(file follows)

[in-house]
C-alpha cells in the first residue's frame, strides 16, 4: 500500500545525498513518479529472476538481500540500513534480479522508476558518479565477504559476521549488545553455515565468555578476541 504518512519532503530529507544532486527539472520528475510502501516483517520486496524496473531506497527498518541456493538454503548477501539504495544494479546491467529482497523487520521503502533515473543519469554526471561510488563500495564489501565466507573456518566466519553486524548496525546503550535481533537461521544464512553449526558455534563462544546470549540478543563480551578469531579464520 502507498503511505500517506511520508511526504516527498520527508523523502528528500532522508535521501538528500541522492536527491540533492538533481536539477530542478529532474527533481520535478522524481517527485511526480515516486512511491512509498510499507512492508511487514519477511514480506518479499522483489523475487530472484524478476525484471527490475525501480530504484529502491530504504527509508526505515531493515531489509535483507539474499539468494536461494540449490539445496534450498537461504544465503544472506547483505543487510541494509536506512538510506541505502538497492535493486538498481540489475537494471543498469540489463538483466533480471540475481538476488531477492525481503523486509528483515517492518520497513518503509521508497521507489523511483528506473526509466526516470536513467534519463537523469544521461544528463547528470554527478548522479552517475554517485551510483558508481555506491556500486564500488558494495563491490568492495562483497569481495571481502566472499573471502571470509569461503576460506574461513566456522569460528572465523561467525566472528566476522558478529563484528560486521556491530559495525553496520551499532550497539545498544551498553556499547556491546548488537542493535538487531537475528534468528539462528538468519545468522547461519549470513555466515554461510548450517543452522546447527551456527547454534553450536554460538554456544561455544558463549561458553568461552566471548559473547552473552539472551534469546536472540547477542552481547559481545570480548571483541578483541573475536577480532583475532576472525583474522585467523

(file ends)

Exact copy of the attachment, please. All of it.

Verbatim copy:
[in-house]
C-alpha cells in the first residue's frame, strides 16, 4: 500500500545525498513518479529472476538481500540500513534480479522508476558518479565477504559476521549488545553455515565468555578476541 504518512519532503530529507544532486527539472520528475510502501516483517520486496524496473531506497527498518541456493538454503548477501539504495544494479546491467529482497523487520521503502533515473543519469554526471561510488563500495564489501565466507573456518566466519553486524548496525546503550535481533537461521544464512553449526558455534563462544546470549540478543563480551578469531579464520 502507498503511505500517506511520508511526504516527498520527508523523502528528500532522508535521501538528500541522492536527491540533492538533481536539477530542478529532474527533481520535478522524481517527485511526480515516486512511491512509498510499507512492508511487514519477511514480506518479499522483489523475487530472484524478476525484471527490475525501480530504484529502491530504504527509508526505515531493515531489509535483507539474499539468494536461494540449490539445496534450498537461504544465503544472506547483505543487510541494509536506512538510506541505502538497492535493486538498481540489475537494471543498469540489463538483466533480471540475481538476488531477492525481503523486509528483515517492518520497513518503509521508497521507489523511483528506473526509466526516470536513467534519463537523469544521461544528463547528470554527478548522479552517475554517485551510483558508481555506491556500486564500488558494495563491490568492495562483497569481495571481502566472499573471502571470509569461503576460506574461513566456522569460528572465523561467525566472528566476522558478529563484528560486521556491530559495525553496520551499532550497539545498544551498553556499547556491546548488537542493535538487531537475528534468528539462528538468519545468522547461519549470513555466515554461510548450517543452522546447527551456527547454534553450536554460538554456544561455544558463549561458553568461552566471548559473547552473552539472551534469546536472540547477542552481547559481545570480548571483541578483541573475536577480532583475532576472525583474522585467523